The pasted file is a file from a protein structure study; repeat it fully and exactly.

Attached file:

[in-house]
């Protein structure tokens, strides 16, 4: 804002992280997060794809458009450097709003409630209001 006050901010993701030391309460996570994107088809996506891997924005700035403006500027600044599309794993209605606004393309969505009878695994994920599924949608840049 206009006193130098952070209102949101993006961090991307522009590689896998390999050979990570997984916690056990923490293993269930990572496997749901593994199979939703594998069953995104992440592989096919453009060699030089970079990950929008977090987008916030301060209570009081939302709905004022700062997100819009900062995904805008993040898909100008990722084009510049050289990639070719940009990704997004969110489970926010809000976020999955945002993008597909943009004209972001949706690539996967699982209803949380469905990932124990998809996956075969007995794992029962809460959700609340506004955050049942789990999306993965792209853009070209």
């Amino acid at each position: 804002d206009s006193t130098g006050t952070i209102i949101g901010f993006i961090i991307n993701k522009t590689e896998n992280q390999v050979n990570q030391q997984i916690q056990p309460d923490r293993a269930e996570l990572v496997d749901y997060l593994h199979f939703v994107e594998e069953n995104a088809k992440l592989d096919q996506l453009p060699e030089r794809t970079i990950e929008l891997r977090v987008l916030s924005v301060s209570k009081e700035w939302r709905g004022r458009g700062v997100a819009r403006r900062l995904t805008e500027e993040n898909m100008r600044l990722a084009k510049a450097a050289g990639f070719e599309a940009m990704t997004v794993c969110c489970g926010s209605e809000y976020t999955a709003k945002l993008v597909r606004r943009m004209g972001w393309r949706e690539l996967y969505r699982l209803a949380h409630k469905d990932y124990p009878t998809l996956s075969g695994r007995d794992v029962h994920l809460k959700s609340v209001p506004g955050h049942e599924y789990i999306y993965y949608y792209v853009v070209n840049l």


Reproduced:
[in-house]
């Protein structure tokens, strides 16, 4: 804002992280997060794809458009450097709003409630209001 006050901010993701030391309460996570994107088809996506891997924005700035403006500027600044599309794993209605606004393309969505009878695994994920599924949608840049 206009006193130098952070209102949101993006961090991307522009590689896998390999050979990570997984916690056990923490293993269930990572496997749901593994199979939703594998069953995104992440592989096919453009060699030089970079990950929008977090987008916030301060209570009081939302709905004022700062997100819009900062995904805008993040898909100008990722084009510049050289990639070719940009990704997004969110489970926010809000976020999955945002993008597909943009004209972001949706690539996967699982209803949380469905990932124990998809996956075969007995794992029962809460959700609340506004955050049942789990999306993965792209853009070209």
């Amino acid at each position: 804002d206009s006193t130098g006050t952070i209102i949101g901010f993006i961090i991307n993701k522009t590689e896998n992280q390999v050979n990570q030391q997984i916690q056990p309460d923490r293993a269930e996570l990572v496997d749901y997060l593994h199979f939703v994107e594998e069953n995104a088809k992440l592989d096919q996506l453009p060699e030089r794809t970079i990950e929008l891997r977090v987008l916030s924005v301060s209570k009081e700035w939302r709905g004022r458009g700062v997100a819009r403006r900062l995904t805008e500027e993040n898909m100008r600044l990722a084009k510049a450097a050289g990639f070719e599309a940009m990704t997004v794993c969110c489970g926010s209605e809000y976020t999955a709003k945002l993008v597909r606004r943009m004209g972001w393309r949706e690539l996967y969505r699982l209803a949380h409630k469905d990932y124990p009878t998809l996956s075969g695994r007995d794992v029962h994920l809460k959700s609340v209001p506004g955050h049942e599924y789990i999306y993965y949608y792209v853009v070209n840049l």